Departments and agencies across the federal government have pushed to increase opportunities for small businesses. Especially after the COVID-19, various Offices of Small and Disadvantaged Business Utilization (OSDBU), such as the Department of Veteran Affairs (VA) and the General Services Administration (GSA), have educated business owners on new resources and contracts.
GovConWire will host its Winning Business and FY21 Opportunities Forum on Oct. 20th. During the event, notable speakers will educate and inform small to midsize GovCon professionals on the current Federal Marketplace and FY21 opportunities.
As an effect of the pandemic, many large and small businesses took major hits; however, VA’s OSDBU has worked to ensure small, Veteran-owned businesses maintain vital resources to support businesses.
VA’s OSDBU highlighted many of the virtual resources available to veterans, as well as new initiatives enacted to support business. In fiscal year 2019, VA awarded over $12.8 billion to Service Disabled Veteran-Owned Small Businesses and Veteran-Owned Small Businesses, with more than $8 billion awarded to date for fiscal 2020.
“We have a dedicated mission centering around the broadening of access for Veteran-owned small businesses to Federal procurement opportunities throughout the government,” said Chanel Carter-Bankston, director of Strategic Outreach and Communications for VA’s OSDBU.
Sharon Ridley, deputy executive director for the OSDBU at the VA, will serve as a panelist during GovConWire’s Winning Business and FY21 Opportunities Forum to further discuss the department's goals and priorities to support business through these unprecedented times.
Additionally, GSA’s OSDBU has reported that the department will increase awareness and opportunities for small businesses across subcontracting and larger federal contracts. Deputy associate administrator at GSA’s OSDBU, Amy Lineberry, recently discussed the best advantages of subcontracting and the impact it has on prime contractors.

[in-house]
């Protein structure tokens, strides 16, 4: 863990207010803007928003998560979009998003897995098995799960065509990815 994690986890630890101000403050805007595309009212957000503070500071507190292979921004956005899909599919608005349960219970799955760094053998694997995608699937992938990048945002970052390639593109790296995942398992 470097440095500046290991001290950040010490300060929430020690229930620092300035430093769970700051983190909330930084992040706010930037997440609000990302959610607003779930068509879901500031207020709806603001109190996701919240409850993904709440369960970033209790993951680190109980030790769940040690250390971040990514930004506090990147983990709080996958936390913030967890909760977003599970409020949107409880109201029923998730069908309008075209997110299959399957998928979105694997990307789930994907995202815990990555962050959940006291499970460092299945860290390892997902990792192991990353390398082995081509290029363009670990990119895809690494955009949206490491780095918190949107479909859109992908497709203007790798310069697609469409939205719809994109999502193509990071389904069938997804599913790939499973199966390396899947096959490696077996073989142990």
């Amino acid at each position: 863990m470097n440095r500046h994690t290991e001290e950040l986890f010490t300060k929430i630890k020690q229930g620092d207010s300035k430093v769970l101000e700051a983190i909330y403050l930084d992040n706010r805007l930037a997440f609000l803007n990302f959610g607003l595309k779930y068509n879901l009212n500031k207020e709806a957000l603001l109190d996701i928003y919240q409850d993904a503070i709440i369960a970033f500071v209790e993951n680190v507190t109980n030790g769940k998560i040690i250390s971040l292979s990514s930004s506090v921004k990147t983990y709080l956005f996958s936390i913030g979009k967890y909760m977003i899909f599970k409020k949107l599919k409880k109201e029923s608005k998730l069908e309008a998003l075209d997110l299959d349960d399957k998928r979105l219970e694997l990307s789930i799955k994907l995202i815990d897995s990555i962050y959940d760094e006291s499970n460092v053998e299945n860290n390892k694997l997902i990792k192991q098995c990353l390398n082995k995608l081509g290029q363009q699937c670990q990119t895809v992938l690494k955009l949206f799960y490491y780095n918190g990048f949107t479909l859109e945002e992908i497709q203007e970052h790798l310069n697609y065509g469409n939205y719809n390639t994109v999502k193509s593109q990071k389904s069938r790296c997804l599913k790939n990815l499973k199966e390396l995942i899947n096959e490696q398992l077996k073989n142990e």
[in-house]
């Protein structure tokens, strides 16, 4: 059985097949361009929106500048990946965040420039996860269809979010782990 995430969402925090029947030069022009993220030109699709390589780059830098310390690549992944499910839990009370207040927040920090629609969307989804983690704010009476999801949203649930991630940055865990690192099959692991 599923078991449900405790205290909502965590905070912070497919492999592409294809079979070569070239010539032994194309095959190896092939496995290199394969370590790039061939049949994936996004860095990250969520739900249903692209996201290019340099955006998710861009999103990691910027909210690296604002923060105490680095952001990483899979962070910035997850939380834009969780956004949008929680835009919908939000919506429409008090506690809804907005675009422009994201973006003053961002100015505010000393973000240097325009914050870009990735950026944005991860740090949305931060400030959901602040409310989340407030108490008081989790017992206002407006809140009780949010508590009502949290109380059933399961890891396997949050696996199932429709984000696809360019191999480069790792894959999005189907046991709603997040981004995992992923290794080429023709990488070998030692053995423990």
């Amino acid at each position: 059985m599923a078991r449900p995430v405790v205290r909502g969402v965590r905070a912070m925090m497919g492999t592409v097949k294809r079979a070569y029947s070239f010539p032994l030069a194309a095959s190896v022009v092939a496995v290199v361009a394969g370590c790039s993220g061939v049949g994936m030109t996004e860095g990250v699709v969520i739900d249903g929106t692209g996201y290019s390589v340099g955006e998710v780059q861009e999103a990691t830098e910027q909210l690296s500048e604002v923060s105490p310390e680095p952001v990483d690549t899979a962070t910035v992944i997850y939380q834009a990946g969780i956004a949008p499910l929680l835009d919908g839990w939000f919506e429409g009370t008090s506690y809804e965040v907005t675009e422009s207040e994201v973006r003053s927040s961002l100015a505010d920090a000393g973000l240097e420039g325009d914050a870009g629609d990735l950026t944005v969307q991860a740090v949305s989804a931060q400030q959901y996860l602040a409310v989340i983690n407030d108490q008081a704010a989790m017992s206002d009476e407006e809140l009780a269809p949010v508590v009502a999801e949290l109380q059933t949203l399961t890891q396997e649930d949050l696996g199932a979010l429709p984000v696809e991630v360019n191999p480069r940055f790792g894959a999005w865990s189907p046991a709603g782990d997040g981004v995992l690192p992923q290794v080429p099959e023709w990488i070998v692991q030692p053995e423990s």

“Whether you’re a startup business or a seasoned small business, there’s a place for both in subcontracting,” Lineberry said. “If you’re a small business, you can start your path in Federal procurement troops and contracting and if you’re a seasoned small business subcontracting can provide additional opportunities for winning more Federal work while minimizing administrative obligations and lowering business development costs.”
Brian Barnes, associate administrator of OSDBU with the GSA will be featured as keynote speaker during the Winning Business and FY21 Opportunities Forum. He will discuss how to navigate the GSA schedule and what industry can do to help.
In 2019, the federal government passed the Homeland Procurement Reform Act (HOPR Act) to allocate a minimum of one-third of procurement funds to small businesses. The bill was developed by Rep. Lou Correa, who leads the House Homeland Security Subcommittee on Transportation and Maritime Security.
Correa said that the legislation is “a necessary step to ensure our DHS frontline personnel have access to domestically sourced, high-quality uniforms and equipment while allowing domestic small businesses to better compete for federal government contracts.”
“This is a critical step in helping our men and women in the field get the tools and equipment they need to do their jobs,” Correa added. “I am proud of this legislation and proud to say this bill protects our national security and helps small businesses.”
Darlene Bullock, executive director of the Office of Small and Disadvantaged Business Utilization within the Department of Homeland Security (DHS), will also join the panel during GovConWire’s Winning Business and FY21 Opportunities Forum on Oct. 20th. She will address how the department has created new opportunities for small businesses and the additional steps DHS will support them in this time of need.